Israëlitische Gemeenschap van Antwerpen - Shomre Hadas

  • Jewish Community of Antwerpen - Shomre Hadas
  • Communauté Israélite d'Anvers - Shomre Hadas
  • Shomre Hadas


Terliststraat 35


+32 3 232 01 87


+32 3 226 31 23


The Shomre Hadas or Israelite Community Shomré Hadat is the largest of three Orthodox Jewish communities in Antwerp, and is slightly more modern than the Charismatic community Machsike Hadas. The words Shomre Hadas (pronounced Shomree Haddas) are Hebrew (שומרי הדת), and mean "Guardians of the Faith". In standard Hebrew, it is pronounced Shomree Hadat.

The Orthodox Jewish community Shomre Hadas (‘guardians of the faith’) was created in 1920. Initially it was led by rabbi M.A. Amiel; after his nomination as Chief Rabbi of Tel Aviv (1936) he was succeeded by Samuel Brodt. In 1931 Shomre Hadas merged with the Israëlitische Gemeente van Antwerpen (also known as the ‘Dutch community’) which was already recognised in 1816. In practice (and to this day) the name Shomre Hadas is commonly used instead of the more general Israëlitische Gemeente van Antwerpen. Before the war, the community had around 3,170 members. Around the community a series of religious institutions and infrastructure developed, such as ritual baths, yeshivas, smaller places of worship affiliated with the community, etc.

The community was also the founder and driving force behind the Tachkemoni school (founded in 1920). By the end of the 1930s financial difficulties emerged. The need for resources increased as result of the solidarity with the Jewish refugees from Germany and Austria. The two main Orthodox communities Shomre Hadas and Machsike Hadass regularly clashed, i.a. regarding the supervision on shehitah. The rapprochement sought with Machsike Hadass from 1931 onwards did not lead to any result before the Second World War. After the war there was a certain merger between the two Orthodox communities (known as the Verenigde Israëlitische Gemeenten van Antwerpen), a fusion which lasted until 1958. Since then, Shomre Hadas has once again existed as a separate community.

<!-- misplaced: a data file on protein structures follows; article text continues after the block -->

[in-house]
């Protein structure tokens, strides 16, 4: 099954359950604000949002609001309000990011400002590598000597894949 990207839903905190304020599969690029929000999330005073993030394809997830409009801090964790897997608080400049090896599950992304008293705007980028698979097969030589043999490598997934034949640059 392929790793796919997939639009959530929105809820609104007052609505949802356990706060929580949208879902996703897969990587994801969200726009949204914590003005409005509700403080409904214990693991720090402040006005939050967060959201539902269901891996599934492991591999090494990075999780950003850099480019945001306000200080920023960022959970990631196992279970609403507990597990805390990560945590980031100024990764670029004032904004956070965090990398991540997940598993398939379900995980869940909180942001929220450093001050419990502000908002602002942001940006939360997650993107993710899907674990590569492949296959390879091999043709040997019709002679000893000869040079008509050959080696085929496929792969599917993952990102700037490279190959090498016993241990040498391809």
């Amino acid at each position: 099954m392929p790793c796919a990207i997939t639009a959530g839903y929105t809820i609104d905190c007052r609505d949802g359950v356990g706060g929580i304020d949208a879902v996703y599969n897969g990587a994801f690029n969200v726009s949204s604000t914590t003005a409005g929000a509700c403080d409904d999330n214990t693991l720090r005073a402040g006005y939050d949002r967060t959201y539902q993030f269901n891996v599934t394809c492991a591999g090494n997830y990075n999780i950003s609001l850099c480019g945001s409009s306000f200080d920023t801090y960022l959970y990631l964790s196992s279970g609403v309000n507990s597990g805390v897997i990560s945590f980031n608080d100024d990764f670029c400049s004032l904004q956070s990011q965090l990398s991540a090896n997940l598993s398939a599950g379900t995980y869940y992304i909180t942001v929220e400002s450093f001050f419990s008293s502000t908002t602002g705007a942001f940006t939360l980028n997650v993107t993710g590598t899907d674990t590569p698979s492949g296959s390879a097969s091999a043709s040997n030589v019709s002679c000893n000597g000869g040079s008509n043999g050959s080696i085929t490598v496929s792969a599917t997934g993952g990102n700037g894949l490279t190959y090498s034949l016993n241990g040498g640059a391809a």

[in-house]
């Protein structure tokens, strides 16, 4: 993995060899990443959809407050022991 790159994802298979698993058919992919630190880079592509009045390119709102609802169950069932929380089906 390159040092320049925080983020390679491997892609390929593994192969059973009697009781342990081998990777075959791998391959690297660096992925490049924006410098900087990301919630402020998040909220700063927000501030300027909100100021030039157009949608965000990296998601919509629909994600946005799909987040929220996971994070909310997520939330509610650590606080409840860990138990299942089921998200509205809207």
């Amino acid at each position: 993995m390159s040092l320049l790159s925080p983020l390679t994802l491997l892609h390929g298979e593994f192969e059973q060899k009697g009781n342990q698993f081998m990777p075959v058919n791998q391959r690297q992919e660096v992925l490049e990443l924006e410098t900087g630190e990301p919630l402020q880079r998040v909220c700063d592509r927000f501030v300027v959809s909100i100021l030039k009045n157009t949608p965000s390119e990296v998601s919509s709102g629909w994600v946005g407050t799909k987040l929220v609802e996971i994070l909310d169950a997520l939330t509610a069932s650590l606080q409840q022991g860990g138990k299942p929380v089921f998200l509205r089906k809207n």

The first large synagogue in Antwerp, built in an “oriental” style to the plans of the Jewish architect Joseph Hertogs (1861-1930), was inaugurated on Bouwmeestersstraat in 1893. This synagogue is still known as the “Dutch synagogue” because it was built by descendants of Jews who came to Antwerp from Holland in the early 19th century.

In 1929 The Synagogue 'RomiGoldmuntz' on the Van den Nestlei, a creation by the Jewish architect Joseph De Lange, was inaugurated to accommodate the growing community.

Finding Aids, Guides, and Publication

V. Vanden Daelen, Archief Israëlitische Gemeente van Antwerpen Shomre Hadas. Systematische inventaris, Antwerpen, Instituut voor Joodse Studies – Israëlitische Gemeente van Antwerpen Shomre Hadas, 2004.

Conditions of Access

Consultation requires the authorisation of Mr. Jacques Wenger.

Public Areas

Today, Shomre Hadas has two synagogues; the ‘Dutch synagogue’ in the Bouwmeesterstraat (built in 1893) and the Romi-Goldmuntz synagogue on the corner of Van den Nestlei and Oostenstraat (constructed in 1928).


  • Jewish Community of Antwerp website consulted on 15/07/2019

  • Pierre-Alain Tallier (dir.), Gertjan Desmet & Pascale Falek-Alhadeff, Sources pour l'histoire des populations juives et du judaïsme en Belgique/Bronnen voor de geschiedenis van de Joden en het Jodendom in België, 19de-21ste eeuw, Brussel, ARA-AGR/Avant-Propos, 2016, 1,328 p.

  • Yerusha European Jewish Archives Network website, last consulted on 14/10/2022

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